New Delhi, Sep 16 : Call it the Covid-19 impact or rising bill for maintaining the government, the total capital spending of Centre and 14 Indian states (accounting for 63 per cent of total state budget) has fallen off the cliff in the April-June quarter, and has grown by a mere 2 per cent level over last year.
As per the monthly accounts available for 14 states, while their total spending in Q1 FY21 stood at 18.4 per cent of budget estimate (BE), similar to that in previous years, the spending growth was entirely led by a 9.7 per cent YoY increase in revenue spending.
On the other hand, states’ capital spending (including loans and advances) contracted a strong 43.5 per cent YoY last quarter, marking the fourth contraction in the past five quarters.
What this shows is that state governments spent more to maintain its size and clearing debt during pandemic rather than spending on capital activities that prop up economic activities, generates jobs and help propel the growth momentum.
“Somehow states have to get more proactive and focused in relation to their spending. If additional liquidity is available through various schemes being announced by the Centre to kick start economic activities and take the economy back on growth momentum, states need to see it is used more productively,” said an analyst tracking the state finances asking not to be named.
According to an analysis done by Motilal Oswal Institutional Equities, while states was their interest payments growing 24 per cent YoY in the first quarter period, growth in salary and costs (based on 12 states) was modest at 2.3 per cent, and pensions grew just 0.6 per cent YoY.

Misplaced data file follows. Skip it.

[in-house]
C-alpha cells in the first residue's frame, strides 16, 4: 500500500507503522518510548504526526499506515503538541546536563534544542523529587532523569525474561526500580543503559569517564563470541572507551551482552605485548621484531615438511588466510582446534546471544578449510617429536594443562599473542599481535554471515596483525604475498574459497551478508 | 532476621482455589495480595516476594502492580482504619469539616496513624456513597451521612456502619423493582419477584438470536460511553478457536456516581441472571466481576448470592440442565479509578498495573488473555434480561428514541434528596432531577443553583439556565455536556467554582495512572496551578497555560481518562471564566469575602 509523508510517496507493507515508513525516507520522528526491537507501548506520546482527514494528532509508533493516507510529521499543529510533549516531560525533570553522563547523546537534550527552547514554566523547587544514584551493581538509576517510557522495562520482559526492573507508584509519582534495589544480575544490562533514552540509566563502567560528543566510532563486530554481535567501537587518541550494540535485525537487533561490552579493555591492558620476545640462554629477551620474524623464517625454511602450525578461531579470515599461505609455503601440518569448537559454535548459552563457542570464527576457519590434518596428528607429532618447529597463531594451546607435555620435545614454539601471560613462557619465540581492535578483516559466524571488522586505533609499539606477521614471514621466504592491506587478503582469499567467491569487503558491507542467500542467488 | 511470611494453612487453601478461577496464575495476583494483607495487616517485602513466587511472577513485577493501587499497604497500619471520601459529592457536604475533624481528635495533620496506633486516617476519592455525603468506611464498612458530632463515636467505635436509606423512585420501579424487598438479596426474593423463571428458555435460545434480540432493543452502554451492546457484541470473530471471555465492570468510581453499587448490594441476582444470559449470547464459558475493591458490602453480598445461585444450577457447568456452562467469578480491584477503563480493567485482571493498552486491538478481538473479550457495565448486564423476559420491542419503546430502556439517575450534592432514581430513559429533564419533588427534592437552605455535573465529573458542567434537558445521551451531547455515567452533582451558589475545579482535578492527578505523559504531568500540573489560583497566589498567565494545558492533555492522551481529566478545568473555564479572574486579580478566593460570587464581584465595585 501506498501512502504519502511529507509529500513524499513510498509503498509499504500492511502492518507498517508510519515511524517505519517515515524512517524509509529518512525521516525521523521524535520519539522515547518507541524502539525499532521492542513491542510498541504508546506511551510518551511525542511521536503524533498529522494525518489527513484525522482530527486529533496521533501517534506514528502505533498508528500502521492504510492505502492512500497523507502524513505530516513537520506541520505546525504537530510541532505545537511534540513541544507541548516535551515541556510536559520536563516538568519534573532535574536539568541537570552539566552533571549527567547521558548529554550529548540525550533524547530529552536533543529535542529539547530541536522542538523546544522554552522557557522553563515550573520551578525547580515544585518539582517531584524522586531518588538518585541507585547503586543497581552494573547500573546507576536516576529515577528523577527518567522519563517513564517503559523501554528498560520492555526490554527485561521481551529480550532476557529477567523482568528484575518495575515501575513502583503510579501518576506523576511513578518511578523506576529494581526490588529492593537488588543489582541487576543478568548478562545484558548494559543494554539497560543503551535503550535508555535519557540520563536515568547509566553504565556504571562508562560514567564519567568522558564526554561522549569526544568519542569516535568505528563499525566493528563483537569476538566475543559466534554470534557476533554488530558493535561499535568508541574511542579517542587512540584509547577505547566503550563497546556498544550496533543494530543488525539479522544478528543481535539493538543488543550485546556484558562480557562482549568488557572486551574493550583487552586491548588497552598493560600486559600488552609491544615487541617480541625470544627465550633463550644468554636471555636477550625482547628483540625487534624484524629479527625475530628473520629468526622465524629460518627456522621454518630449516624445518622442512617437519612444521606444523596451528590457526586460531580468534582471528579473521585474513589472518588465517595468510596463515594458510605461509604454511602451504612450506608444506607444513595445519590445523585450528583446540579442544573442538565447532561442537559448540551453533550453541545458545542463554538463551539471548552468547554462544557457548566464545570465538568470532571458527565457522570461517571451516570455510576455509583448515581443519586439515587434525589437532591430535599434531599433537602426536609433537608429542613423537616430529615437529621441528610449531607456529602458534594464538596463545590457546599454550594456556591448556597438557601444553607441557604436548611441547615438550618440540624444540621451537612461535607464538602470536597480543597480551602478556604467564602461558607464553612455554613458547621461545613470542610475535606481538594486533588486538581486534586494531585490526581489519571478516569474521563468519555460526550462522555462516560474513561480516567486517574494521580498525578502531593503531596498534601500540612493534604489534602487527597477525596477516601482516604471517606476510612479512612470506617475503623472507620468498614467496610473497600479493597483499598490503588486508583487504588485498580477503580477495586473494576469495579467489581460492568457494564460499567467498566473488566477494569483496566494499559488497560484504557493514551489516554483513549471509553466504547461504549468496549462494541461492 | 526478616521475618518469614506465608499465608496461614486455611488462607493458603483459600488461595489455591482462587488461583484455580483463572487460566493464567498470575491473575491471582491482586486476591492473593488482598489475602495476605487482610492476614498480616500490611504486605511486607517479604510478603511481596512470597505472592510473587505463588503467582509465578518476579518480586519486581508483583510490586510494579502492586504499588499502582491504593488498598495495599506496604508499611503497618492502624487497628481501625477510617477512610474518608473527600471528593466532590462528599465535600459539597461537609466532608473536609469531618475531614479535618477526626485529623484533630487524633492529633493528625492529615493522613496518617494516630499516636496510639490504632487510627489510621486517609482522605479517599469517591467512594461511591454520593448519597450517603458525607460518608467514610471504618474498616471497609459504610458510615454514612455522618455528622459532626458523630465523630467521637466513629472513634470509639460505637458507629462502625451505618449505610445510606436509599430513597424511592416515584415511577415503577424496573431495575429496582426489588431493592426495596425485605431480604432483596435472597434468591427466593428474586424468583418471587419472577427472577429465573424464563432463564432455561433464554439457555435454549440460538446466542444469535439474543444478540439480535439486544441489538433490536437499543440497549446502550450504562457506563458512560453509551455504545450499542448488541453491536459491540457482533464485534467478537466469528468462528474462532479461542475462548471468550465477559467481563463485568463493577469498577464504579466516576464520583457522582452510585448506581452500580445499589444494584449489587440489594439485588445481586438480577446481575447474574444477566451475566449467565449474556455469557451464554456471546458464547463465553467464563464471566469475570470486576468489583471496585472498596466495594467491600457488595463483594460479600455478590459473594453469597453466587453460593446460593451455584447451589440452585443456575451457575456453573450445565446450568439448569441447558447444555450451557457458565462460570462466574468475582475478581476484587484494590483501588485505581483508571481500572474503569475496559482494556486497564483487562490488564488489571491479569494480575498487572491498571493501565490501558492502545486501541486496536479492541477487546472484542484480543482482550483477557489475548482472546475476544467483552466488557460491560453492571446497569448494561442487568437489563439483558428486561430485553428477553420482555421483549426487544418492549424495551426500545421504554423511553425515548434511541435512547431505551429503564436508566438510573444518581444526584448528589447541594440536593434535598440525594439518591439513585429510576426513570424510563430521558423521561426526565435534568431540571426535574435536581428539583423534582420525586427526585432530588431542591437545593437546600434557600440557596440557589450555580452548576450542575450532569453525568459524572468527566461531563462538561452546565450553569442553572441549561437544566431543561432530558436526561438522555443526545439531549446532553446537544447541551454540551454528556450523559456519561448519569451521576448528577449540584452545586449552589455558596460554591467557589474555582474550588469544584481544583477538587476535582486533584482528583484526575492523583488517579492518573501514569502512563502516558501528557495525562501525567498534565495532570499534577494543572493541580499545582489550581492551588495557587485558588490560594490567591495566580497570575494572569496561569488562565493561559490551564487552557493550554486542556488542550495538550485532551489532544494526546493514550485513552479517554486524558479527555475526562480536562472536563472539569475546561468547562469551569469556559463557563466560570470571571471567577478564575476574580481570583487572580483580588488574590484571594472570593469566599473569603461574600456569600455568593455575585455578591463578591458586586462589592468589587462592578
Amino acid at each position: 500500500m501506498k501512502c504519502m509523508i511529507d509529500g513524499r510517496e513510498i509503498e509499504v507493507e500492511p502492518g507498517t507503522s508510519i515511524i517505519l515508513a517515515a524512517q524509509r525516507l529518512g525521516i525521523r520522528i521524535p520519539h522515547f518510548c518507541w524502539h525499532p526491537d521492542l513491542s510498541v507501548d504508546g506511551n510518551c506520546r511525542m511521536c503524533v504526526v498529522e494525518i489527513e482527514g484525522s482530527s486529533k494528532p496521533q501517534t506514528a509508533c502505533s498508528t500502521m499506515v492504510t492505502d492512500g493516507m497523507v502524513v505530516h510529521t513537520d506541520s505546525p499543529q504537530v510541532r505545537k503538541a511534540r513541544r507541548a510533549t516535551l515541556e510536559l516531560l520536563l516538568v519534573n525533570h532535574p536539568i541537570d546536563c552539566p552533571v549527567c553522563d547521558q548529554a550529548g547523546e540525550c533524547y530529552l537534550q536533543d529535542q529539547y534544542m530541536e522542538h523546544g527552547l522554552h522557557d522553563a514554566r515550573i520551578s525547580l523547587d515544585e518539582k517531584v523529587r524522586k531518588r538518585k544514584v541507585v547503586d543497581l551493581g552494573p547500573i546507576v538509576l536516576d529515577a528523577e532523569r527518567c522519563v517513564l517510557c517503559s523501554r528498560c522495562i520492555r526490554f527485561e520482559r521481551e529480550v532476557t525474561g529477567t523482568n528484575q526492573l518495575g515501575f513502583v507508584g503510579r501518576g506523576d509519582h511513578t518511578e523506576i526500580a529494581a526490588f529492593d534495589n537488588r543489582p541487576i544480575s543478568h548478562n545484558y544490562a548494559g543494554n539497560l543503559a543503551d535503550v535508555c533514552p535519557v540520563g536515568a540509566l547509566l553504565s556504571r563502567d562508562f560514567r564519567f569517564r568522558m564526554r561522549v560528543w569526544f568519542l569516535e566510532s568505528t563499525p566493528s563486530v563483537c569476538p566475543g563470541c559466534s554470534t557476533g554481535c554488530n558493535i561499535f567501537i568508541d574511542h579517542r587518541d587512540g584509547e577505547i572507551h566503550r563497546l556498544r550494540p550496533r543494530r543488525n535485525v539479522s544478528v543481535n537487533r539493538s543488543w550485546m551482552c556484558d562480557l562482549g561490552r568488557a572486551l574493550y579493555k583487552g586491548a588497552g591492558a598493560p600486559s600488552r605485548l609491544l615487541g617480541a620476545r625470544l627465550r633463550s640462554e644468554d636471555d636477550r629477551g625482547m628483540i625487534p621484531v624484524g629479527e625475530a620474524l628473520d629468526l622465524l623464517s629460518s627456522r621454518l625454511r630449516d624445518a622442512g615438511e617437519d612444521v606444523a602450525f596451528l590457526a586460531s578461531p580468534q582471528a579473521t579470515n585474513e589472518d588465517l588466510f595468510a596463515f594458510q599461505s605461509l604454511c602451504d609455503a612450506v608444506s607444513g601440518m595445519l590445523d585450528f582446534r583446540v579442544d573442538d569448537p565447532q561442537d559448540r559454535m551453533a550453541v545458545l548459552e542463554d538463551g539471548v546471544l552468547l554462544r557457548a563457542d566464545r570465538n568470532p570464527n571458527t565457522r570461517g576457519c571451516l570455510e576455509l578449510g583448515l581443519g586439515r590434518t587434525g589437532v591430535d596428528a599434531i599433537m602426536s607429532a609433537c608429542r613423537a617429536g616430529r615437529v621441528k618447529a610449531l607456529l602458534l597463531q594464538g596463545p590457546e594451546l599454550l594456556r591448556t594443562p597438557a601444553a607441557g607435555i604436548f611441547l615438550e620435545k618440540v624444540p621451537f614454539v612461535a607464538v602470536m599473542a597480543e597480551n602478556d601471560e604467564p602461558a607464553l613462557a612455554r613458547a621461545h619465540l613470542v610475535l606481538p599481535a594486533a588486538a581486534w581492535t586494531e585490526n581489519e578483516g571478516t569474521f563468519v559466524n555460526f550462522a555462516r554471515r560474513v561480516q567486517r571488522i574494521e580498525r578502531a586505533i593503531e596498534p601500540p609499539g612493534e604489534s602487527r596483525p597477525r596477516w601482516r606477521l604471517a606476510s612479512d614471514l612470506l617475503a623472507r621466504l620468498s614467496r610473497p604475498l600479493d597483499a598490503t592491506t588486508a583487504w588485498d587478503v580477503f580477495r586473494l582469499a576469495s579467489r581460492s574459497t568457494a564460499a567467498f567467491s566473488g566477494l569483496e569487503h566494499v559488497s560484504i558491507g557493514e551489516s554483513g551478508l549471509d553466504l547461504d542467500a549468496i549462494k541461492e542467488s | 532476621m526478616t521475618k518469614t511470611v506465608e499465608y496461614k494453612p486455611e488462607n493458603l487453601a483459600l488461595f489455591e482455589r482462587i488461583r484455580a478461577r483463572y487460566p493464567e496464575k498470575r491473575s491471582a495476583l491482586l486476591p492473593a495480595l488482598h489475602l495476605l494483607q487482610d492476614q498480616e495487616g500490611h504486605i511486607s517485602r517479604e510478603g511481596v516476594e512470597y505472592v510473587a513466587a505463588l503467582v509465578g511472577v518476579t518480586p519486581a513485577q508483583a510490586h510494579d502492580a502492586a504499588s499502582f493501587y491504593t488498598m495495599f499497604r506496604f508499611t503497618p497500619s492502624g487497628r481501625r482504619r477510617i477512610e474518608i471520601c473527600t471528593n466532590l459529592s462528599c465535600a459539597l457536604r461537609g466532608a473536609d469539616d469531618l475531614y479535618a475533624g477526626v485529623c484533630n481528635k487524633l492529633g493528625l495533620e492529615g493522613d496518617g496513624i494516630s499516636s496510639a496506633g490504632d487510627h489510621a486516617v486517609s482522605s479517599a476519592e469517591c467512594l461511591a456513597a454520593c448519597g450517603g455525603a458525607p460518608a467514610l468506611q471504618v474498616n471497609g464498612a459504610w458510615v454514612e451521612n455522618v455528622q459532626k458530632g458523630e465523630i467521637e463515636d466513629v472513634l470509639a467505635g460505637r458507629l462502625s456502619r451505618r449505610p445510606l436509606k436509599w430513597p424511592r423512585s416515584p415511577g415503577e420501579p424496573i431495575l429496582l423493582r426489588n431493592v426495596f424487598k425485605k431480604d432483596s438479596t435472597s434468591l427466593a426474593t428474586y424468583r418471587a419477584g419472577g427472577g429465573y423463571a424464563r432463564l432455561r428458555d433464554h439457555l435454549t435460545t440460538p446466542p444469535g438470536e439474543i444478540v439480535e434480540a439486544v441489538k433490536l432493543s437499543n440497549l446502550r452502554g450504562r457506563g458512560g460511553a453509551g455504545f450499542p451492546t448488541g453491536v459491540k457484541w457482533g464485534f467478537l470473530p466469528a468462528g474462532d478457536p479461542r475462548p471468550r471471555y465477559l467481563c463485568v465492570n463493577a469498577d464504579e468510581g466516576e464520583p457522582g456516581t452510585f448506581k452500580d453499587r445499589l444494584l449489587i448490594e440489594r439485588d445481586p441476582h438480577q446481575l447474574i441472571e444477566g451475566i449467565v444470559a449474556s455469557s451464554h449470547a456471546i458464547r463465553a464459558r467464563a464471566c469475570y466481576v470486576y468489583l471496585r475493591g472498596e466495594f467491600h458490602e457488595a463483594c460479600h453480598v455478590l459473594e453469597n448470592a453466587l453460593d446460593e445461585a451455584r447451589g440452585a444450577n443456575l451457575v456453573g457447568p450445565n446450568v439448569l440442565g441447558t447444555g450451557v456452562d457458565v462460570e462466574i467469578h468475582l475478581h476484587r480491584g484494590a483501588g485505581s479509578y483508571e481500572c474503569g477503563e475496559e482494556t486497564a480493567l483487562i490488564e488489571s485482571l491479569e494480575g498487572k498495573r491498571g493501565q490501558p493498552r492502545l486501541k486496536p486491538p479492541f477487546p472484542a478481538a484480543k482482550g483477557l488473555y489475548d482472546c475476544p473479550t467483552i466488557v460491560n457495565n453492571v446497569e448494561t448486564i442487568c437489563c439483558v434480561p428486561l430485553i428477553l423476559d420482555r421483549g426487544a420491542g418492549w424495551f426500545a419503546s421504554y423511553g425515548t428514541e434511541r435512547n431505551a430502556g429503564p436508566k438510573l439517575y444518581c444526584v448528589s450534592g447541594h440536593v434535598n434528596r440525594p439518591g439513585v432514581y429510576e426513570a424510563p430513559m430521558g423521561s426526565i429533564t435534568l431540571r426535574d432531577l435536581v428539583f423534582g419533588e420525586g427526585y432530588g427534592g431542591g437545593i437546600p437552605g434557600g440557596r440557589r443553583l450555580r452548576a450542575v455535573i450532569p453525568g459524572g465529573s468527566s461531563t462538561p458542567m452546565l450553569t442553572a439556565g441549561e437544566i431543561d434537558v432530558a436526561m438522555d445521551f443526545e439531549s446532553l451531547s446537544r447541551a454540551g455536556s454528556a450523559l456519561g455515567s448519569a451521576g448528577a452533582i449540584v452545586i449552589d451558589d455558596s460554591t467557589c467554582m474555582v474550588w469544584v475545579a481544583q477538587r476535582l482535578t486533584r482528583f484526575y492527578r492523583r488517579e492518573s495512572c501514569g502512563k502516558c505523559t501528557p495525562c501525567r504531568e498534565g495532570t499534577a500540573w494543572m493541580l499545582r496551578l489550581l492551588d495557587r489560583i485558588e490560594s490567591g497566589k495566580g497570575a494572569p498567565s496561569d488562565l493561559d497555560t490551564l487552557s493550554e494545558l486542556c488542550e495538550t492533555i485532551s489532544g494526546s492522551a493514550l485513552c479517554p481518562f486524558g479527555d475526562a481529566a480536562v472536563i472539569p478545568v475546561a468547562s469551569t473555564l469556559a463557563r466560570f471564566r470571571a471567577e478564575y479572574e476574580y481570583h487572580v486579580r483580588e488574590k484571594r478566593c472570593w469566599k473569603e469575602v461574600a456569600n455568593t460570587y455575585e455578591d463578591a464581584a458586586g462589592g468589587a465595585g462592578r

When we combine the finances of the central government and 14 states, the total receipt of the government declined 39.4 per cent YoY, while total spending grew by a modest 7.1 per cent YoY in 1QFY21 (after adjusting for grants from the Centre to the 14 states).
“Overall, we learn that while capital spending by the Centre (including loans & advances) grew 40 per cent YoY last quarter, the governments’ total capital spending (including 14 states) grew just 2 per cent YoY in 1QFY21,” the brokerage report said.
What is worse that despite Centre relaxing fiscal deficit limits for states by up to 2 percentage point of GSDP (Gross State Domestic Product) depending on numerous conditions, the excess liquidity would largely go into meeting their lower receipts. This could limit their ability to spend more in the coming months, raising doubts regarding the strength of recovery.
The states’ fiscal deficit has already reached 37 per cent of BE in 1QFY21 (more than double the average of 16 per cent in previous three years). The total receipts of the states declined 18.2 per cent YoY in 1QFY21.
Details related to the receipts suggest the states’ total tax receipts (including Centre’s devolution) fell 32.1 per cent YoY and non-tax revenue receipts fell 27 per cent YoY in the first quarter of FY21. Conversely, grants from the Centre grew by 56 per cent during the quarter.
Within the states’ own taxes, the collection of stamp duties and registration charges shrank 58 per cent in 1QFY21.
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